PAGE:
File:Scene at the Signing of the Constitution of the United States.png



Article V

The Congress, whenever two thirds of both Houses shall deem it necessary, shall propose Amendments to this Constitution, or, on the Application of the Legislatures of two thirds of the several States, shall call a Convention for proposing Amendments, which, in either Case, shall be valid to all Intents and Purposes, as part of this Constitution, when ratified by the Legislatures of three fourths of the several States, or by Conventions in three fourths thereof, as the one or the other Mode of Ratification may be proposed by the Congress; Provided that no Amendment which may be made prior to the Year One thousand eight hundred and eight shall in any Manner affect the first and fourth Clauses in the Ninth Section of the first Article; and that no State, without its Consent, shall be deprived of its equal Suffrage in the Senate.

House Republicans, in a 240-179 vote, pushed through a measure disapproving the Federal Communications Commission’s rules. Tech and telecom giants such as Verizon Communications Inc and Microsoft Corp could be affected…

The FCC has never had the authority to regulate the Internet,” said Republican Representative Cliff Stearns.

House Republican Leader Eric Cantor called the House’s vote “an important step to bring down the FCC’s harmful and partisan plan to regulate the Internet.”

Democrats argue that the FCC rules are needed to curb the growing market power of large service providers.

Disapproving the FCC rules “would give big phone and cable companies control over what websites Americans can visit, what applications they can run, and what devices they can use,” said Democratic Representative Henry Waxman.


Whereas, every citizen of the United States of America has something to say pursuant to the dictates of the First Amendment to the United States Constitution; and

Whereas Andy Warhol (possibly on the gay side of things) nevertheless promoted the idea that everyone should have fifteen minutes of acclaim, and

Whereas there are only a finite number of tweets available in the new technological era, and

Whereas there are only a finite number of characters available on a twitter account, and

Whereas, the vast majority of Americans are able to carry only so many characters in their heads at one time, and

Whereas, there may be an infinite number of characters that can be contained in any number of web frequencies at one times, and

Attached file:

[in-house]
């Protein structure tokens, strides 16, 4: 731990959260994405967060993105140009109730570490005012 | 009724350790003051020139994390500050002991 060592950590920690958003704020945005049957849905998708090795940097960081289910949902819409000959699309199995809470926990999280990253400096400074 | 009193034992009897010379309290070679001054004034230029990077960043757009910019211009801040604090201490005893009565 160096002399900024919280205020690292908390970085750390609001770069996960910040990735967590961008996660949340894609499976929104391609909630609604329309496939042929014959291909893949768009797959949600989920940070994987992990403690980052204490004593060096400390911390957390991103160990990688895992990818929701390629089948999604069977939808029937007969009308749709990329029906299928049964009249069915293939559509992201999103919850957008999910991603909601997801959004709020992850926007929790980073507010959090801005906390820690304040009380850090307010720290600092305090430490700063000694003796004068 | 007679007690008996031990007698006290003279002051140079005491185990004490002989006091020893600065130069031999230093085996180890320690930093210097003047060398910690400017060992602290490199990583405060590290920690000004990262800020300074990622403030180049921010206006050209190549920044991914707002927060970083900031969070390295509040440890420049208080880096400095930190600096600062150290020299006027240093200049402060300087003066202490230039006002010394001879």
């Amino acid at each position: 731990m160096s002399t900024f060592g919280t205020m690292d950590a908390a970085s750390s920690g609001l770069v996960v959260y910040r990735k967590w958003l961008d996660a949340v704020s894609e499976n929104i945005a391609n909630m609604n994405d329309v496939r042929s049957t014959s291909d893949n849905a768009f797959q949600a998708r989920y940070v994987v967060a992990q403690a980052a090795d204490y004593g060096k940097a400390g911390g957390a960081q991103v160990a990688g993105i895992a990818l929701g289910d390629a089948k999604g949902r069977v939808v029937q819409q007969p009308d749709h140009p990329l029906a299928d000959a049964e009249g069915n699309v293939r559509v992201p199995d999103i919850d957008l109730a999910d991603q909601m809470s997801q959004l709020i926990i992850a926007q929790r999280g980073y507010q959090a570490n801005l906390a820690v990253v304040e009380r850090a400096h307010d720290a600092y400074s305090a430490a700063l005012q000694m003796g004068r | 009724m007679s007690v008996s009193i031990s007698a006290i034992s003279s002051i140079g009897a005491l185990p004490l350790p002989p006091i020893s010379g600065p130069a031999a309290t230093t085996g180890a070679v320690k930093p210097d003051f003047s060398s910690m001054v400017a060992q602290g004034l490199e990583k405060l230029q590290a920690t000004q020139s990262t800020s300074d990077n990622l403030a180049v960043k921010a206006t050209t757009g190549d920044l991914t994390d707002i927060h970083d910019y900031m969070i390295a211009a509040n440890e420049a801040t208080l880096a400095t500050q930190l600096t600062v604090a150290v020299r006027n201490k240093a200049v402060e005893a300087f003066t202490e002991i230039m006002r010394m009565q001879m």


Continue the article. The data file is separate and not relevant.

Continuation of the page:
Whereas, we Americans should be free as birds to tweet as much as we wish to tweet at all times, and

Whereas, even though every citizen may not be entitled to 15 minutes of fame due to the finiteness of the universe,


Every American Citizen shall be entitled to one hundred forty characters to be distributed in an egalitarian manner, and

Every American Citizen may have the absolute right to the Tweet of the Day Award lasting five full seconds (within five milliseconds tare) thereby allowing ten million citizens a Tweet of the Day Award each and every year, and

A list of all Tweet of the Day Award Winners shall be published in the Congressional Register available to all free of charge at with no advertisers allowed.


Section 1

All persons born or naturalized in the United States, and subject to the jurisdiction thereof, are citizens of the United States and of the State wherein they reside shall have the right to tweet on twitter. No State shall make or enforce any law which shall abridge the privileges or immunities of citizens of the United States to tweet on twitter;

Section 2

Over any period of time not lasting more than 30 years, every citizen of the United States shall have one tweet forever highlighted in the Congressional Record.

Section 3

The Congress shall have power to enforce, by appropriate legislation, the provisions of this article.



  1. I have trouble with all the rules in my comparatively tiny sphere of existence. I can’t imagine what it must be like for our lawmakers. Adding still more, all the time as they do, makes it that much harder. I wouldn’t last ten minutes in Washington. Even the smallest decision requires considering a thousand other associated pieces. I think there is good reason for why we think they all belong in a rubber room.

      1. We may be insignificant Dick but I fail to see how that protects us from the crooks and morons.

        In fact it could be argued that the wealthy, who aren’t insignificant, have been increasing their wealth by leaps and bounds to our comparative disadvantage. The numbers bear this out.

        It doesn’t have to be this way but all us insignificants are too unaware of the dynamic at work here and lack an effective means to gather under an umbrella organization with some decent leadership and political clout. We’re left with having to take to the streets in demonstartion.

Leave a Reply

Please log in using one of these methods to post your comment: Logo

You are commenting using your account. Log Out /  Change )

Google+ photo

You are commenting using your Google+ account. Log Out /  Change )

Twitter picture

You are commenting using your Twitter account. Log Out /  Change )

Facebook photo

You are commenting using your Facebook account. Log Out /  Change )


Connecting to %s